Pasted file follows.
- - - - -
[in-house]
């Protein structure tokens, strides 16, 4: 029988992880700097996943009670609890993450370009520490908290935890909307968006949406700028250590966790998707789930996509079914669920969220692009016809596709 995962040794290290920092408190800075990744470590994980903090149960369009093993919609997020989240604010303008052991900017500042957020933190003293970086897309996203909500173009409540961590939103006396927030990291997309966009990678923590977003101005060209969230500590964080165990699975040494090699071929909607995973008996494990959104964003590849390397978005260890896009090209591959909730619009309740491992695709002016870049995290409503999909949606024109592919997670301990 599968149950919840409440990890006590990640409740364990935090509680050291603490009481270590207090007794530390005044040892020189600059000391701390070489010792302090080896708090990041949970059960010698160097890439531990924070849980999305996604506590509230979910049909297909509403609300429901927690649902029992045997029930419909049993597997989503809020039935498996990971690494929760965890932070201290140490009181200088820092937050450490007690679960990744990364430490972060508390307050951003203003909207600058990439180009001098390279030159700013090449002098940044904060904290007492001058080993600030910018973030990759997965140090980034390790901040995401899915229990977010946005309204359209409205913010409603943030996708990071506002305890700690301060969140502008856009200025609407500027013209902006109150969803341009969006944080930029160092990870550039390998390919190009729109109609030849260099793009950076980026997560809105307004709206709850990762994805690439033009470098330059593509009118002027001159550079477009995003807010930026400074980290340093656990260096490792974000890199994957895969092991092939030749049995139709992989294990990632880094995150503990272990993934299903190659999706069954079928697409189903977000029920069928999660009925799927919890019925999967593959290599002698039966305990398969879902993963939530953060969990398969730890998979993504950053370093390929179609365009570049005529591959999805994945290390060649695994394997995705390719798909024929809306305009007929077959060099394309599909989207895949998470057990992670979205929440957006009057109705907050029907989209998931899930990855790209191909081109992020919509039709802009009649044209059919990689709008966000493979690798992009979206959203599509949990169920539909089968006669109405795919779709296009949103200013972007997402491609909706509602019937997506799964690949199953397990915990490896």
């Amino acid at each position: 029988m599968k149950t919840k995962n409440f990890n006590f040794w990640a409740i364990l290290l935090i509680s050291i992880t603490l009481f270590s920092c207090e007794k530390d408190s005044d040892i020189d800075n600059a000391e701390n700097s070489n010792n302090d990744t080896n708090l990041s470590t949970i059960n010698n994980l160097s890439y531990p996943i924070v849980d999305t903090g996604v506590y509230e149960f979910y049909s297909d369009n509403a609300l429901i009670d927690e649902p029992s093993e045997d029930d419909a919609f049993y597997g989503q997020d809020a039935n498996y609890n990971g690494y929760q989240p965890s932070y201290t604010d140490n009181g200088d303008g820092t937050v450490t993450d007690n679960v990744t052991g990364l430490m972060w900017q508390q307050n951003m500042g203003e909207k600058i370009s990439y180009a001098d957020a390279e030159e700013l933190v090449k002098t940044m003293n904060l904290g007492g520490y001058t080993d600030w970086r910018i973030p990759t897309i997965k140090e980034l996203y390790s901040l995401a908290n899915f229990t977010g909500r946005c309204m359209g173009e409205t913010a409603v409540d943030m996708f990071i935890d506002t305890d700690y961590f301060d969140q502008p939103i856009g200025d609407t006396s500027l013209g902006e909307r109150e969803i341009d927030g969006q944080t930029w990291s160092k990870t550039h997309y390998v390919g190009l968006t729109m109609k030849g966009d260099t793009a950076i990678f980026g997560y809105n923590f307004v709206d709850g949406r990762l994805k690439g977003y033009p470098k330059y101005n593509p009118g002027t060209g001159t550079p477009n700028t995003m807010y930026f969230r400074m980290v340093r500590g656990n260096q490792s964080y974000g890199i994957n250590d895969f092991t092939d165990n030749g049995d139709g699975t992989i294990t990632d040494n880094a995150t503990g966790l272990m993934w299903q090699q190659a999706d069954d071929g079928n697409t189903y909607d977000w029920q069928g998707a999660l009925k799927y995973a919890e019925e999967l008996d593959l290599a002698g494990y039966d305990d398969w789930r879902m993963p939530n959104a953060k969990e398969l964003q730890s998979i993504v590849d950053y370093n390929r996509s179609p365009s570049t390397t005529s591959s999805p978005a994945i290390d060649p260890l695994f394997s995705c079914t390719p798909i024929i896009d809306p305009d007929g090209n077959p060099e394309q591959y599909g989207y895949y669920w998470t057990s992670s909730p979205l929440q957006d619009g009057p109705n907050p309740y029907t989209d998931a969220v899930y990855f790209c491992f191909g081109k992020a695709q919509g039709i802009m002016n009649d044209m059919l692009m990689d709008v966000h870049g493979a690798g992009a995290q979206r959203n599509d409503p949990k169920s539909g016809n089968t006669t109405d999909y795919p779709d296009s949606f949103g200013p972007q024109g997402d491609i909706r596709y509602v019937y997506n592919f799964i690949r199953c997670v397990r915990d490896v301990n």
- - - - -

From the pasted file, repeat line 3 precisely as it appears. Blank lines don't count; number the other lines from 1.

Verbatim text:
């Amino acid at each position: 029988m599968k149950t919840k995962n409440f990890n006590f040794w990640a409740i364990l290290l935090i509680s050291i992880t603490l009481f270590s920092c207090e007794k530390d408190s005044d040892i020189d800075n600059a000391e701390n700097s070489n010792n302090d990744t080896n708090l990041s470590t949970i059960n010698n994980l160097s890439y531990p996943i924070v849980d999305t903090g996604v506590y509230e149960f979910y049909s297909d369009n509403a609300l429901i009670d927690e649902p029992s093993e045997d029930d419909a919609f049993y597997g989503q997020d809020a039935n498996y609890n990971g690494y929760q989240p965890s932070y201290t604010d140490n009181g200088d303008g820092t937050v450490t993450d007690n679960v990744t052991g990364l430490m972060w900017q508390q307050n951003m500042g203003e909207k600058i370009s990439y180009a001098d957020a390279e030159e700013l933190v090449k002098t940044m003293n904060l904290g007492g520490y001058t080993d600030w970086r910018i973030p990759t897309i997965k140090e980034l996203y390790s901040l995401a908290n899915f229990t977010g909500r946005c309204m359209g173009e409205t913010a409603v409540d943030m996708f990071i935890d506002t305890d700690y961590f301060d969140q502008p939103i856009g200025d609407t006396s500027l013209g902006e909307r109150e969803i341009d927030g969006q944080t930029w990291s160092k990870t550039h997309y390998v390919g190009l968006t729109m109609k030849g966009d260099t793009a950076i990678f980026g997560y809105n923590f307004v709206d709850g949406r990762l994805k690439g977003y033009p470098k330059y101005n593509p009118g002027t060209g001159t550079p477009n700028t995003m807010y930026f969230r400074m980290v340093r500590g656990n260096q490792s964080y974000g890199i994957n250590d895969f092991t092939d165990n030749g049995d139709g699975t992989i294990t990632d040494n880094a995150t503990g966790l272990m993934w299903q090699q190659a999706d069954d071929g079928n697409t189903y909607d977000w029920q069928g998707a999660l009925k799927y995973a919890e019925e999967l008996d593959l290599a002698g494990y039966d305990d398969w789930r879902m993963p939530n959104a953060k969990e398969l964003q730890s998979i993504v590849d950053y370093n390929r996509s179609p365009s570049t390397t005529s591959s999805p978005a994945i290390d060649p260890l695994f394997s995705c079914t390719p798909i024929i896009d809306p305009d007929g090209n077959p060099e394309q591959y599909g989207y895949y669920w998470t057990s992670s909730p979205l929440q957006d619009g009057p109705n907050p309740y029907t989209d998931a969220v899930y990855f790209c491992f191909g081109k992020a695709q919509g039709i802009m002016n009649d044209m059919l692009m990689d709008v966000h870049g493979a690798g992009a995290q979206r959203n599509d409503p949990k169920s539909g016809n089968t006669t109405d999909y795919p779709d296009s949606f949103g200013p972007q024109g997402d491609i909706r596709y509602v019937y997506n592919f799964i690949r199953c997670v397990r915990d490896v301990n």